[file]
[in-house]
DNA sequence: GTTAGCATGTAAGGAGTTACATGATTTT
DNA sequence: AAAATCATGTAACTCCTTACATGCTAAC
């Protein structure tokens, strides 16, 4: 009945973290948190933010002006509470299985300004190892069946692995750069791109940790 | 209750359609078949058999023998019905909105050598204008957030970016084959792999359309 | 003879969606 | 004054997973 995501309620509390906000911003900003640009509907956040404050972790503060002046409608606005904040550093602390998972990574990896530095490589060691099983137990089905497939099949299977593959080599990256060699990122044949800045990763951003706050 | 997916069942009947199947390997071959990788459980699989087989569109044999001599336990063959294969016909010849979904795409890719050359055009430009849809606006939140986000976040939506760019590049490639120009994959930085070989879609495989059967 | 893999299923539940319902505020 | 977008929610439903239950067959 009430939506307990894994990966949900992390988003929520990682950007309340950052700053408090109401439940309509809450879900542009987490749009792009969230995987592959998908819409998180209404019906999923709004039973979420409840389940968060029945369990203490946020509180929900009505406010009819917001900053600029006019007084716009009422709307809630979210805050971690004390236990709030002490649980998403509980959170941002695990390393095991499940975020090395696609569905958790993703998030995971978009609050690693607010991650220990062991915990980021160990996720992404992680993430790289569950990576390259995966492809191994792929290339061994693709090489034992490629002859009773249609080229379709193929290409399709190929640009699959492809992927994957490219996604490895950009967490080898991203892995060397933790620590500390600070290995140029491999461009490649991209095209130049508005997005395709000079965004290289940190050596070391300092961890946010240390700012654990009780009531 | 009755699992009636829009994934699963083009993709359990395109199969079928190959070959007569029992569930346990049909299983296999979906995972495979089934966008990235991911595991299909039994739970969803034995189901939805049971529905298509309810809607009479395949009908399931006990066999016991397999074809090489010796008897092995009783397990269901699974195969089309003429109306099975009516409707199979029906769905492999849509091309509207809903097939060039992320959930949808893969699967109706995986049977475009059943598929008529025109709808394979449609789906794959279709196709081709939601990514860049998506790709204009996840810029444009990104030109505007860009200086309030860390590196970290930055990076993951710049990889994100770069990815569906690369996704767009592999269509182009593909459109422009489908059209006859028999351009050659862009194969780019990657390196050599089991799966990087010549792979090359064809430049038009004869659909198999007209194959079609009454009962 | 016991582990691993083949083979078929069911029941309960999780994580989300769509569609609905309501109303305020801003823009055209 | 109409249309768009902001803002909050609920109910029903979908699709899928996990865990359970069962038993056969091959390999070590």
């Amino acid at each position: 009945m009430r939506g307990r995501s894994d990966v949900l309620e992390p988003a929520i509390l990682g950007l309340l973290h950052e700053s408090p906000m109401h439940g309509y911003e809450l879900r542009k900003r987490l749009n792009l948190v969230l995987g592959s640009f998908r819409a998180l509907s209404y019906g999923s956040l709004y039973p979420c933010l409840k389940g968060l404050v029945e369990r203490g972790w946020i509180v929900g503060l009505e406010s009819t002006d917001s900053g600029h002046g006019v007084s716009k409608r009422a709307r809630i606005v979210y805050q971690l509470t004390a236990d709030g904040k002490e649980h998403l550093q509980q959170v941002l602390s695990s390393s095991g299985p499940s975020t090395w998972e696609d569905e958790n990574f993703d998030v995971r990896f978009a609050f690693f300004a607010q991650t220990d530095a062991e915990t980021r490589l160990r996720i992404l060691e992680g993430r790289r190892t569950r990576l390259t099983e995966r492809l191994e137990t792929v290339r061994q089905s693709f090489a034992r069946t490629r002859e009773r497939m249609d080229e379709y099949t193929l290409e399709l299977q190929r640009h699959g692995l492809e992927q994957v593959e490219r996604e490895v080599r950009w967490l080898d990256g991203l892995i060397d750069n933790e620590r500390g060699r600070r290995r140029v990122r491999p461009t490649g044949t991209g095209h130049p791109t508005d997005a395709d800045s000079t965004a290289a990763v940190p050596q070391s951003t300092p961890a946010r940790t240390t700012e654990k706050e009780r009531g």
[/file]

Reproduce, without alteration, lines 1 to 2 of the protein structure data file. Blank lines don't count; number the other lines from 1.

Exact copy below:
[in-house]
DNA sequence: GTTAGCATGTAAGGAGTTACATGATTTT